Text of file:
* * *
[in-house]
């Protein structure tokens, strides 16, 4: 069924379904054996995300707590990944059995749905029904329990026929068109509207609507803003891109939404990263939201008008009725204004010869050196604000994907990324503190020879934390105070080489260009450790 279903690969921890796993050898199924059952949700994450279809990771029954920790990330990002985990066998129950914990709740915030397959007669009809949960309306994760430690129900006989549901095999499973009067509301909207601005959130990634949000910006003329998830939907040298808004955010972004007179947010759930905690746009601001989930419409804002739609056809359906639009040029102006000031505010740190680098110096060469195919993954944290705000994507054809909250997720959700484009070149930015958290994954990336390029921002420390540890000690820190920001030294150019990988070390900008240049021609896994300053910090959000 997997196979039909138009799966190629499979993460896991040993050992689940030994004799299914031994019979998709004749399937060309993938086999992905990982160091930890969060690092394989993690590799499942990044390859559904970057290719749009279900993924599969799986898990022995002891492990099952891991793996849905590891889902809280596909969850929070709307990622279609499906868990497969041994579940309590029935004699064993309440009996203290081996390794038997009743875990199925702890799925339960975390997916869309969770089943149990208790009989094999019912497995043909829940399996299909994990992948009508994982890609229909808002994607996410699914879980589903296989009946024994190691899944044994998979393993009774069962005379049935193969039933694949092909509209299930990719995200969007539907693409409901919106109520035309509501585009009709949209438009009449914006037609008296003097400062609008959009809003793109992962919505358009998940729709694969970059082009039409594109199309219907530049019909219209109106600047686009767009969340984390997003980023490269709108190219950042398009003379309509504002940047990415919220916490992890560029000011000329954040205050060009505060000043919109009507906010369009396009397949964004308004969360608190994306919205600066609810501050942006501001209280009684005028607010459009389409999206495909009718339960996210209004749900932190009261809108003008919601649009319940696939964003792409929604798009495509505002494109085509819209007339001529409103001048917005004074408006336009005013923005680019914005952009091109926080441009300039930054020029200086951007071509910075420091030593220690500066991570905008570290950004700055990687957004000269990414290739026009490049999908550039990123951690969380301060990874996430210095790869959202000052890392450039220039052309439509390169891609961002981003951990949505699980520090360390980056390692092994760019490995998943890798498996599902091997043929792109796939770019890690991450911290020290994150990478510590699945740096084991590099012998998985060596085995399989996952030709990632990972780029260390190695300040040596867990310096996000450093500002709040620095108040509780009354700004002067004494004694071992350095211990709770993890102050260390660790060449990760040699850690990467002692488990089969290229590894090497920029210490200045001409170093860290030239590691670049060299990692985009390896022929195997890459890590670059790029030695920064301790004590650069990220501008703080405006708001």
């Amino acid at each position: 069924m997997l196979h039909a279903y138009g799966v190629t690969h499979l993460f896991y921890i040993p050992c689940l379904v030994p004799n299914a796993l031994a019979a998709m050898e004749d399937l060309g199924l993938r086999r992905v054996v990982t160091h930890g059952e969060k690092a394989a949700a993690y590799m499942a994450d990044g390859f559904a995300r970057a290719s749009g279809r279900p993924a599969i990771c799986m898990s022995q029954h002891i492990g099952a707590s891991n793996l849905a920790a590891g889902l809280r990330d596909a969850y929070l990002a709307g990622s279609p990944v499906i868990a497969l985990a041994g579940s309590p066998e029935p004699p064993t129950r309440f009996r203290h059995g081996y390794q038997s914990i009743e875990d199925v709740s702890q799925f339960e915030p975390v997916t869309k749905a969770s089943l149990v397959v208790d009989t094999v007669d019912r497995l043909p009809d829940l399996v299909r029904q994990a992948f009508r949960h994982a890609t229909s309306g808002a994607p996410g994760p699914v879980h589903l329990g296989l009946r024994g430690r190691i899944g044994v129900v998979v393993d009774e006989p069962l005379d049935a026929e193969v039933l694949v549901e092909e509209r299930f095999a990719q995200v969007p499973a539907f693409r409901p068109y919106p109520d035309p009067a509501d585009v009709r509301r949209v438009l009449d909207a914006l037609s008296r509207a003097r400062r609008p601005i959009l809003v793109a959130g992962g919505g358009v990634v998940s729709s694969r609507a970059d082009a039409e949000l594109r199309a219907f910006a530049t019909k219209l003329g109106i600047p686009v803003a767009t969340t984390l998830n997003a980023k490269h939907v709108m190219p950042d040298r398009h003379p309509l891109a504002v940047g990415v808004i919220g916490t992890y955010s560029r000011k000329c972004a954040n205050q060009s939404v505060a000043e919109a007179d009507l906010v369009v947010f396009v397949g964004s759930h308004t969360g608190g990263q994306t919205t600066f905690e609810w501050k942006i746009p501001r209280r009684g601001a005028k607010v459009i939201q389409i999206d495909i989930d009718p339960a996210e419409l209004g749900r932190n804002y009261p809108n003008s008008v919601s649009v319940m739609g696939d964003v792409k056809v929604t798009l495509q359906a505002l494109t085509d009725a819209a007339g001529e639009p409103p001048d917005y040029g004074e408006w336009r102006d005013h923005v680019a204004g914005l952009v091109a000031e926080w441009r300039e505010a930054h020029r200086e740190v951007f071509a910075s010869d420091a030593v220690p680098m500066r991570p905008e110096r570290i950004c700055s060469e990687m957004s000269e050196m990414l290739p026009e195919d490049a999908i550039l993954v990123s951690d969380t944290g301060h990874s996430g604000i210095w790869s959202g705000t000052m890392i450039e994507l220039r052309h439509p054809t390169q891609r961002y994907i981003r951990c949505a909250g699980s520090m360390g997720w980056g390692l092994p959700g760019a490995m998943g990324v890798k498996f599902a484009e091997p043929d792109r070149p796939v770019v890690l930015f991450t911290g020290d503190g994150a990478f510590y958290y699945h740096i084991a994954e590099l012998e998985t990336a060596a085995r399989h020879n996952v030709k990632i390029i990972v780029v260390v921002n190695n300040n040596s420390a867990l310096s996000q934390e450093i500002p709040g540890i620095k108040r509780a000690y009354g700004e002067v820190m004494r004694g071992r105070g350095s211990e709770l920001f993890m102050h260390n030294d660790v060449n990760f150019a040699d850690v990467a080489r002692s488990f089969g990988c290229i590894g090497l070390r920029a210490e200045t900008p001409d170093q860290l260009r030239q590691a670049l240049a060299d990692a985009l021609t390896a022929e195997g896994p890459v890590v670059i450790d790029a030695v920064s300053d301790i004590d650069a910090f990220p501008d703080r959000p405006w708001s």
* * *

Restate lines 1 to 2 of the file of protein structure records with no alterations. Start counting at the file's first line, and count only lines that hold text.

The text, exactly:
[in-house]
């Protein structure tokens, strides 16, 4: 069924379904054996995300707590990944059995749905029904329990026929068109509207609507803003891109939404990263939201008008009725204004010869050196604000994907990324503190020879934390105070080489260009450790 279903690969921890796993050898199924059952949700994450279809990771029954920790990330990002985990066998129950914990709740915030397959007669009809949960309306994760430690129900006989549901095999499973009067509301909207601005959130990634949000910006003329998830939907040298808004955010972004007179947010759930905690746009601001989930419409804002739609056809359906639009040029102006000031505010740190680098110096060469195919993954944290705000994507054809909250997720959700484009070149930015958290994954990336390029921002420390540890000690820190920001030294150019990988070390900008240049021609896994300053910090959000 997997196979039909138009799966190629499979993460896991040993050992689940030994004799299914031994019979998709004749399937060309993938086999992905990982160091930890969060690092394989993690590799499942990044390859559904970057290719749009279900993924599969799986898990022995002891492990099952891991793996849905590891889902809280596909969850929070709307990622279609499906868990497969041994579940309590029935004699064993309440009996203290081996390794038997009743875990199925702890799925339960975390997916869309969770089943149990208790009989094999019912497995043909829940399996299909994990992948009508994982890609229909808002994607996410699914879980589903296989009946024994190691899944044994998979393993009774069962005379049935193969039933694949092909509209299930990719995200969007539907693409409901919106109520035309509501585009009709949209438009009449914006037609008296003097400062609008959009809003793109992962919505358009998940729709694969970059082009039409594109199309219907530049019909219209109106600047686009767009969340984390997003980023490269709108190219950042398009003379309509504002940047990415919220916490992890560029000011000329954040205050060009505060000043919109009507906010369009396009397949964004308004969360608190994306919205600066609810501050942006501001209280009684005028607010459009389409999206495909009718339960996210209004749900932190009261809108003008919601649009319940696939964003792409929604798009495509505002494109085509819209007339001529409103001048917005004074408006336009005013923005680019914005952009091109926080441009300039930054020029200086951007071509910075420091030593220690500066991570905008570290950004700055990687957004000269990414290739026009490049999908550039990123951690969380301060990874996430210095790869959202000052890392450039220039052309439509390169891609961002981003951990949505699980520090360390980056390692092994760019490995998943890798498996599902091997043929792109796939770019890690991450911290020290994150990478510590699945740096084991590099012998998985060596085995399989996952030709990632990972780029260390190695300040040596867990310096996000450093500002709040620095108040509780009354700004002067004494004694071992350095211990709770993890102050260390660790060449990760040699850690990467002692488990089969290229590894090497920029210490200045001409170093860290030239590691670049060299990692985009390896022929195997890459890590670059790029030695920064301790004590650069990220501008703080405006708001």